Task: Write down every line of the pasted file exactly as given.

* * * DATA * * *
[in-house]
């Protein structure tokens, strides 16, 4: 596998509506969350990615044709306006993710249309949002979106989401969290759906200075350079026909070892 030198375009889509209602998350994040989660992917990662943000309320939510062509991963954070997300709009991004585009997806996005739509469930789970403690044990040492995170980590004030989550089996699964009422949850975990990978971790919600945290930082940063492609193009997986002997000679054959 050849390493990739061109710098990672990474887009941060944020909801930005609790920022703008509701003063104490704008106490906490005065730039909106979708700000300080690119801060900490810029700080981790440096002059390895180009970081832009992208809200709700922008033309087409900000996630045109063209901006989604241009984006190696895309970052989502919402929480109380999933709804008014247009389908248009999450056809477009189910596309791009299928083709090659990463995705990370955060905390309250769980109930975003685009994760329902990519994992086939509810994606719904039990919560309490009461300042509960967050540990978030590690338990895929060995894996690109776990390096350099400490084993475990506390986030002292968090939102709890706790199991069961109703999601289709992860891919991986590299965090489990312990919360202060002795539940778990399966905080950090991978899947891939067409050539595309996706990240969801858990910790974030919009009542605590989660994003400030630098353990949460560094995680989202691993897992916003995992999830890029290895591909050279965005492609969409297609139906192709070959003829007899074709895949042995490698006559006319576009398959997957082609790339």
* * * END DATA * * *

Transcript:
[in-house]
């Protein structure tokens, strides 16, 4: 596998509506969350990615044709306006993710249309949002979106989401969290759906200075350079026909070892 030198375009889509209602998350994040989660992917990662943000309320939510062509991963954070997300709009991004585009997806996005739509469930789970403690044990040492995170980590004030989550089996699964009422949850975990990978971790919600945290930082940063492609193009997986002997000679054959 050849390493990739061109710098990672990474887009941060944020909801930005609790920022703008509701003063104490704008106490906490005065730039909106979708700000300080690119801060900490810029700080981790440096002059390895180009970081832009992208809200709700922008033309087409900000996630045109063209901006989604241009984006190696895309970052989502919402929480109380999933709804008014247009389908248009999450056809477009189910596309791009299928083709090659990463995705990370955060905390309250769980109930975003685009994760329902990519994992086939509810994606719904039990919560309490009461300042509960967050540990978030590690338990895929060995894996690109776990390096350099400490084993475990506390986030002292968090939102709890706790199991069961109703999601289709992860891919991986590299965090489990312990919360202060002795539940778990399966905080950090991978899947891939067409050539595309996706990240969801858990910790974030919009009542605590989660994003400030630098353990949460560094995680989202691993897992916003995992999830890029290895591909050279965005492609969409297609139906192709070959003829007899074709895949042995490698006559006319576009398959997957082609790339």